Take it easy to be happy (gym) bunny

However the researchers discovered that more exercise was not always better, with 45 minutes three to five times a week found to have the biggest benefits.

A total of 1.2 million people reported their activity levels for a month and rated their mental wellbeing.

If people were active for 45 minutes a session, they had about 1.5 more days of good mental health each month than people who exercised for less than ten minutes, and about half a day more than those who exercised for longer than 90 minutes.

Exercise is known to bring health benefits by reducing the risk of illnesses such as heart disease, stroke and diabetes, but its links with mental health were less clear.

Participants were also asked to estimate how many days in the past 30 they would rate their mental health as "not good" based on stress, depression and emotional problems.

A study in the United States has found that people who exercise several times a week report having better mental health than those who take no exercise, with team sports and those involving social groups having the most positive effect. It is easy to imagine why someone might have poor mental health if they are exercising more 6 or 7 days per week.

Dr Chekroud said: 'Our finding that team sports are associated with the lowest mental health burden may indicate that social activities promote resilience and reduce depression by reducing social withdrawal and isolation'.

Among people who had been diagnosed previously with depression, exercise appeared to have a larger effect, resulting in seven days of poor mental health a month compared with almost 11 days for those who did no exercise.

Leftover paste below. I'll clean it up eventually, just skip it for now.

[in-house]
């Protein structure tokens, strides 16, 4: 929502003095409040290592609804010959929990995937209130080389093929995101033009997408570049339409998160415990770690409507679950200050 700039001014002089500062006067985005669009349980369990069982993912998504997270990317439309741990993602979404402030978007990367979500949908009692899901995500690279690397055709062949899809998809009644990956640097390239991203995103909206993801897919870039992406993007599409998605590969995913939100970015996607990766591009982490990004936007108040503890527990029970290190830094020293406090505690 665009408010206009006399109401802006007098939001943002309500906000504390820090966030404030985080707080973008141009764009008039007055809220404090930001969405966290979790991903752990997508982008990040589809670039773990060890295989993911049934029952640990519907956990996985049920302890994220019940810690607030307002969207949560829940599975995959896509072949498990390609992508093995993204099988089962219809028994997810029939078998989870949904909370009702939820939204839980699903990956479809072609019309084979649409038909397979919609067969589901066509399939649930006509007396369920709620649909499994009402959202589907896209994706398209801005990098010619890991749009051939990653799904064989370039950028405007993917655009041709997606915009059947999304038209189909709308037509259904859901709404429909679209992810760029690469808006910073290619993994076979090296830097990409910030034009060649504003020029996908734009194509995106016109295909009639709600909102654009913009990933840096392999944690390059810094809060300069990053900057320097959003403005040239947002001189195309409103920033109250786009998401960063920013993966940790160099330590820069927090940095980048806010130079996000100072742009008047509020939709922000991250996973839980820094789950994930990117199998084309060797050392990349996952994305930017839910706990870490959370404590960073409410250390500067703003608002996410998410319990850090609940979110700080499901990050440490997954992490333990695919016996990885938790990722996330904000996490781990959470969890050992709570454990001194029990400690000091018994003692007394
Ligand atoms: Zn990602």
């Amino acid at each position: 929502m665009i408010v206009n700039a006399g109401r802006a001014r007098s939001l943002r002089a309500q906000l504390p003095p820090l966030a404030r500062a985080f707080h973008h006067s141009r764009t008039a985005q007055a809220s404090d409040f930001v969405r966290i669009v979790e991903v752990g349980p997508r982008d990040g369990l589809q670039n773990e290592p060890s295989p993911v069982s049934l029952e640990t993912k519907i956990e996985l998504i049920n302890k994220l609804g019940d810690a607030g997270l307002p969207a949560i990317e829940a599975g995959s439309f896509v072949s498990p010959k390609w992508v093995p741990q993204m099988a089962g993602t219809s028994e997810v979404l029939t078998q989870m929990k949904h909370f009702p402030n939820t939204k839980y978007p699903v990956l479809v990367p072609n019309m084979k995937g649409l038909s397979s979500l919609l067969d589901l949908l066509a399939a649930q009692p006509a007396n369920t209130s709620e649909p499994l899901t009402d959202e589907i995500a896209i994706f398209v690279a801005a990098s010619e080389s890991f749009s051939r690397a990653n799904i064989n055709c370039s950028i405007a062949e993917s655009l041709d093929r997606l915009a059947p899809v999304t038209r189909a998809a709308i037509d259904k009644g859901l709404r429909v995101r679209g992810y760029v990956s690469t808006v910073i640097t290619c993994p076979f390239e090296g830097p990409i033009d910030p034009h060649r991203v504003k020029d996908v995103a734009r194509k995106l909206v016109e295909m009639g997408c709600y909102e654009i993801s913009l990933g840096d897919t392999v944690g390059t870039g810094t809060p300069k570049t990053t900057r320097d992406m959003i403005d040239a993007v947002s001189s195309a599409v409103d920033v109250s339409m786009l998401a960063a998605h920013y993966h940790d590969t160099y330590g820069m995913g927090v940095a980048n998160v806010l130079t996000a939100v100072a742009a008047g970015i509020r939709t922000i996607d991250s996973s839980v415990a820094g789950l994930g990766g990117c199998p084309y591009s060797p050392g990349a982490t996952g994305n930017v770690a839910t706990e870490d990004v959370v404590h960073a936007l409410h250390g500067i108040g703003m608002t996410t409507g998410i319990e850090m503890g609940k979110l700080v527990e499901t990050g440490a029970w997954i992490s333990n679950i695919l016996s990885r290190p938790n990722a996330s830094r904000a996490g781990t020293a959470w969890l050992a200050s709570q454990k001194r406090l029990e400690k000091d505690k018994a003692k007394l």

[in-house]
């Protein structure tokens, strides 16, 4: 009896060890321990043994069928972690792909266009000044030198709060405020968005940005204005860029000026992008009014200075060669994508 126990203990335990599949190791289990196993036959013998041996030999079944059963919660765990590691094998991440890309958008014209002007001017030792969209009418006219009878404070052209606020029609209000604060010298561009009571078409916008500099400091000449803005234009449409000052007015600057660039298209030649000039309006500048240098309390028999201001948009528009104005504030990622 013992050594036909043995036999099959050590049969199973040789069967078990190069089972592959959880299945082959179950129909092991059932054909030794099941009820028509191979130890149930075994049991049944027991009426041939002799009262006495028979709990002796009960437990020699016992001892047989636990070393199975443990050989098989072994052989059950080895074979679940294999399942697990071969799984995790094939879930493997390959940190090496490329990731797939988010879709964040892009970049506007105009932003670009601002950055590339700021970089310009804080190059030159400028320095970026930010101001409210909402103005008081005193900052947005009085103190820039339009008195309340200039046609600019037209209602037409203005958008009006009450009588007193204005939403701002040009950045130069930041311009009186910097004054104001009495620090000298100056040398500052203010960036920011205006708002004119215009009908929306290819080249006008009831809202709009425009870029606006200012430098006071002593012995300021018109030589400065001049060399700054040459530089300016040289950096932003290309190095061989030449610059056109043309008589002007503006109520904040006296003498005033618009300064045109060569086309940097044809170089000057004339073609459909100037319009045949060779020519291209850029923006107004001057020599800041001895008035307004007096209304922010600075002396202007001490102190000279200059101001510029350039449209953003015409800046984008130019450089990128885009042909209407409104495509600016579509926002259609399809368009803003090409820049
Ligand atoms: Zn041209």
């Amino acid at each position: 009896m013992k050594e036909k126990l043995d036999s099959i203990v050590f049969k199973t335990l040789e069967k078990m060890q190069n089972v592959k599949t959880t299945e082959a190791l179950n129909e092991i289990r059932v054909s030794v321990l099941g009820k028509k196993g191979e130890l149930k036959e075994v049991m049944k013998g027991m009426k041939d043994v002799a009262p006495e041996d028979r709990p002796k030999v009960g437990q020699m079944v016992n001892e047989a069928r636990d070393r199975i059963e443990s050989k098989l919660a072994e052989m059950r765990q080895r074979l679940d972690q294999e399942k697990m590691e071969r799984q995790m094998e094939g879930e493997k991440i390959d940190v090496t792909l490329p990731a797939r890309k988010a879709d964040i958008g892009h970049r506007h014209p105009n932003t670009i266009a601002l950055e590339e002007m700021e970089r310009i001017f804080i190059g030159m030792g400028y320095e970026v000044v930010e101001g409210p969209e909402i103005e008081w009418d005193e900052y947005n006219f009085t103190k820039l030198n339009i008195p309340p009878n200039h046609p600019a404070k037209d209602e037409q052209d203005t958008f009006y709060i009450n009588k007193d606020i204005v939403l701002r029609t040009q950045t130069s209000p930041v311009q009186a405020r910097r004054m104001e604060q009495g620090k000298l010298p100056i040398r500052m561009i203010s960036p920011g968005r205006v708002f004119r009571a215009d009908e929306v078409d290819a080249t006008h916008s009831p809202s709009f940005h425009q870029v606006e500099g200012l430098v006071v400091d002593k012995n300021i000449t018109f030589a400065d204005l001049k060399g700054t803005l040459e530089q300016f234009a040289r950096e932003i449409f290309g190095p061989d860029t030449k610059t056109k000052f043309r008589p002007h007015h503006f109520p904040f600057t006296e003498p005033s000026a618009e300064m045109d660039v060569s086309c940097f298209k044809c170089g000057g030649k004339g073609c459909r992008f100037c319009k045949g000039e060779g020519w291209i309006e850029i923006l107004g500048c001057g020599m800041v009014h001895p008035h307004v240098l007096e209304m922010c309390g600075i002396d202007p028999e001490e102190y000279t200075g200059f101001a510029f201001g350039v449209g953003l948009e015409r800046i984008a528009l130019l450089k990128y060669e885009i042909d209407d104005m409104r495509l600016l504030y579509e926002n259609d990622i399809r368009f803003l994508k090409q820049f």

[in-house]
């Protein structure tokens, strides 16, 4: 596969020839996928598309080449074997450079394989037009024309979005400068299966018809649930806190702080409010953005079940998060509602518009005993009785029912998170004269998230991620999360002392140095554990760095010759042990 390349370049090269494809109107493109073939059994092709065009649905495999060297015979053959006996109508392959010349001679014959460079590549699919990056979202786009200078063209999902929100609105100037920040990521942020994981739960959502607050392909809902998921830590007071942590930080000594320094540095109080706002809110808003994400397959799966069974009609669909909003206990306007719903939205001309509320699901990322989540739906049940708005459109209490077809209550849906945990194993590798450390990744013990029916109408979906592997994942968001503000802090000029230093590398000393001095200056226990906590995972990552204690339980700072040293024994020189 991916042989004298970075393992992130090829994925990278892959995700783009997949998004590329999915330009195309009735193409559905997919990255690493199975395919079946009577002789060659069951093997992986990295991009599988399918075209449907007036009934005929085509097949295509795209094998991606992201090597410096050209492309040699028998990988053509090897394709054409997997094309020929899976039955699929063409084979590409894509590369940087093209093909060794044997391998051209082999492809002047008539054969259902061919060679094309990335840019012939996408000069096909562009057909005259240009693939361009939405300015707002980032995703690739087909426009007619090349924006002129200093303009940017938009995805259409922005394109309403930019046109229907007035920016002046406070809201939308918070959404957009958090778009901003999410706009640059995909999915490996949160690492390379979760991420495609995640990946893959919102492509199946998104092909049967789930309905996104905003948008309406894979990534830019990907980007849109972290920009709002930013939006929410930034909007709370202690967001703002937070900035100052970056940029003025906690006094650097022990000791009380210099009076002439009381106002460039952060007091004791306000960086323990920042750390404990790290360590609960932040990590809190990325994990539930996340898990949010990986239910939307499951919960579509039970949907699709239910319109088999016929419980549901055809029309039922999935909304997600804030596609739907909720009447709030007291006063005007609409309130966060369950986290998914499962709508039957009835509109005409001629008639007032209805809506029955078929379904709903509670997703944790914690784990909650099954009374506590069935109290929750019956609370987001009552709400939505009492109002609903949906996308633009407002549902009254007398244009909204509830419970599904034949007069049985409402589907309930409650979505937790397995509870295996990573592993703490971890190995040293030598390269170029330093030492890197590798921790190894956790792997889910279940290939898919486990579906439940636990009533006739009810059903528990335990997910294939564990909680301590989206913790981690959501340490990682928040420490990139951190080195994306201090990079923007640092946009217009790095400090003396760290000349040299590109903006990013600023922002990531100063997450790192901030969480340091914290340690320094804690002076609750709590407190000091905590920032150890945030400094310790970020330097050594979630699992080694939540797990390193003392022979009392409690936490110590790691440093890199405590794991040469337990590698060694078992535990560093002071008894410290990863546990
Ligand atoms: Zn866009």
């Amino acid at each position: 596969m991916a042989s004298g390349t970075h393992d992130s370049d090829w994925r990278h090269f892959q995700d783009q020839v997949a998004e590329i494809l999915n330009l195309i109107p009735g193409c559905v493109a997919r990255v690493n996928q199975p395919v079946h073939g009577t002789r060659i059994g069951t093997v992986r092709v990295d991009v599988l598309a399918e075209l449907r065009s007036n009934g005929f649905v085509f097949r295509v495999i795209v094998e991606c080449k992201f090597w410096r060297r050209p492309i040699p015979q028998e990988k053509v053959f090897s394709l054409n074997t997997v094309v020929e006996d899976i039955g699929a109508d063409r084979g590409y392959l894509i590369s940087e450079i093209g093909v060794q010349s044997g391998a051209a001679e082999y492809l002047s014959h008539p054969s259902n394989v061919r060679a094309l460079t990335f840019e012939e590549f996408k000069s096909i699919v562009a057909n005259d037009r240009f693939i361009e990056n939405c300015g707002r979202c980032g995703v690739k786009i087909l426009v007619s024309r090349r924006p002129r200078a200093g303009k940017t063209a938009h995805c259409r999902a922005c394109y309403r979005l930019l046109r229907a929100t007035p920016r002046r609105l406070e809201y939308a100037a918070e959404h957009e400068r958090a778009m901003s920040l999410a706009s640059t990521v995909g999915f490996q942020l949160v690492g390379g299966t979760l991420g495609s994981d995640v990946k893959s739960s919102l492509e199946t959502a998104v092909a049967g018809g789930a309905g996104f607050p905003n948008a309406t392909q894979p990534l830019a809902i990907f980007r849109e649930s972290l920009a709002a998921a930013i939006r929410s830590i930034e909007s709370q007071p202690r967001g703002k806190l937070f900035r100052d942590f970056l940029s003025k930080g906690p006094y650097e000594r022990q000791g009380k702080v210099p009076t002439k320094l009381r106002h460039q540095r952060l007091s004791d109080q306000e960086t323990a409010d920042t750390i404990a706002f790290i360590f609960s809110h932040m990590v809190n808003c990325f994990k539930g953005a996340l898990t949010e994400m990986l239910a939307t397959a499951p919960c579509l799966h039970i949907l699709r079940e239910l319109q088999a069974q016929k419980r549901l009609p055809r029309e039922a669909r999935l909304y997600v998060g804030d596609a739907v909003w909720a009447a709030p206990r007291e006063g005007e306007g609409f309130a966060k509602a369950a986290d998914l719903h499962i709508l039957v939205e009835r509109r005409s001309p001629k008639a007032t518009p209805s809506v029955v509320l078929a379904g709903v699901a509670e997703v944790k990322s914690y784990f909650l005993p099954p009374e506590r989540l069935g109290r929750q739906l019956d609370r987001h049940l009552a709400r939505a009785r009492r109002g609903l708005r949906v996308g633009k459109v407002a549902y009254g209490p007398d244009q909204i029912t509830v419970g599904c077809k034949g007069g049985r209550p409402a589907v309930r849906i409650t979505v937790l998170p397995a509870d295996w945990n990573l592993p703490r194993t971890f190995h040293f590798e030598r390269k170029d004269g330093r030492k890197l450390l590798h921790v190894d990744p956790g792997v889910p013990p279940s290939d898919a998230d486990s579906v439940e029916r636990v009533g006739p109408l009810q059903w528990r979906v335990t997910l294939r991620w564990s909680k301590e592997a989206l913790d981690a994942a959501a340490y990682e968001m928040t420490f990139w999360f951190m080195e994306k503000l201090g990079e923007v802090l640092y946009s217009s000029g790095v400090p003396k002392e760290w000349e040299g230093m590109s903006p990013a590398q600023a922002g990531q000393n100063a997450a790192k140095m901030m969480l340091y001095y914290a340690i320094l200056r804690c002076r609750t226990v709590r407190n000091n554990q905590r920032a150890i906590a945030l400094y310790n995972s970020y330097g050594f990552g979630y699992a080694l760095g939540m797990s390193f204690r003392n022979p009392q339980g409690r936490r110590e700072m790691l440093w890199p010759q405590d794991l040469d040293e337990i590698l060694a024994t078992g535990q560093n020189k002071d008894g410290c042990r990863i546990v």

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All types of activity were found to improve mental health no matter people's age or gender, including doing the housework and looking after the children.

But there could be such a thing as doing too much exercise, the study concluded.

Dr Adam Chekroud from Yale University said: "Depression is the leading cause of disability worldwide".

But the study has some limitations. Our study suggested this is not the case.

"However, the nature of the study means it's hard to say more than that with any real certainty", he said.

Professor Stephen Lawrie, head of psychiatry at the University of Edinburgh, said: "This is an impressively large study and that alone gives the results impact and plausibility, but it has to be remembered that it is an observational, cross-sectional study of self-reported measures of both activity and mental health".

"That means that we can not be sure from these results alone whether exercise is good for mental health, but the size of the study, the careful analytical approach taken by the authors and the other evidence already available makes this very likely".

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